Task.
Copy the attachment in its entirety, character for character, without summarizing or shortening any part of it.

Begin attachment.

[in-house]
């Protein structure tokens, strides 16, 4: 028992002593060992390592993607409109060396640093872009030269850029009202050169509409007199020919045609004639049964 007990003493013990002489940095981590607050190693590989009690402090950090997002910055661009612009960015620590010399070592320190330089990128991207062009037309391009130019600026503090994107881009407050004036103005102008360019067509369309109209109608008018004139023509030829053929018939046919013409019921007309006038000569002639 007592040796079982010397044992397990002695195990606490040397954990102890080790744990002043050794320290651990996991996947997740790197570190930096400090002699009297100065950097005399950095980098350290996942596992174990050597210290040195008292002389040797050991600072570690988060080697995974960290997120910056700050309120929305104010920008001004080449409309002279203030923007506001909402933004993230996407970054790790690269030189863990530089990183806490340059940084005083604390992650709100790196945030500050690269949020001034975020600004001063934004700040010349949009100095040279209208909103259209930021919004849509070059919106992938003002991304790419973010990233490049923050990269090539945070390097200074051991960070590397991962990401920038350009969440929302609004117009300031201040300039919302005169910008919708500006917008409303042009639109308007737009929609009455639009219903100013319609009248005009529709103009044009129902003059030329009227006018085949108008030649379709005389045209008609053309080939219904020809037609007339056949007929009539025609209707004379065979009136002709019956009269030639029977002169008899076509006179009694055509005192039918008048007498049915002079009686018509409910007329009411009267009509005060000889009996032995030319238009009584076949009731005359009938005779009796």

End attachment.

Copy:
[in-house]
């Protein structure tokens, strides 16, 4: 028992002593060992390592993607409109060396640093872009030269850029009202050169509409007199020919045609004639049964 007990003493013990002489940095981590607050190693590989009690402090950090997002910055661009612009960015620590010399070592320190330089990128991207062009037309391009130019600026503090994107881009407050004036103005102008360019067509369309109209109608008018004139023509030829053929018939046919013409019921007309006038000569002639 007592040796079982010397044992397990002695195990606490040397954990102890080790744990002043050794320290651990996991996947997740790197570190930096400090002699009297100065950097005399950095980098350290996942596992174990050597210290040195008292002389040797050991600072570690988060080697995974960290997120910056700050309120929305104010920008001004080449409309002279203030923007506001909402933004993230996407970054790790690269030189863990530089990183806490340059940084005083604390992650709100790196945030500050690269949020001034975020600004001063934004700040010349949009100095040279209208909103259209930021919004849509070059919106992938003002991304790419973010990233490049923050990269090539945070390097200074051991960070590397991962990401920038350009969440929302609004117009300031201040300039919302005169910008919708500006917008409303042009639109308007737009929609009455639009219903100013319609009248005009529709103009044009129902003059030329009227006018085949108008030649379709005389045209008609053309080939219904020809037609007339056949007929009539025609209707004379065979009136002709019956009269030639029977002169008899076509006179009694055509005192039918008048007498049915002079009686018509409910007329009411009267009509005060000889009996032995030319238009009584076949009731005359009938005779009796």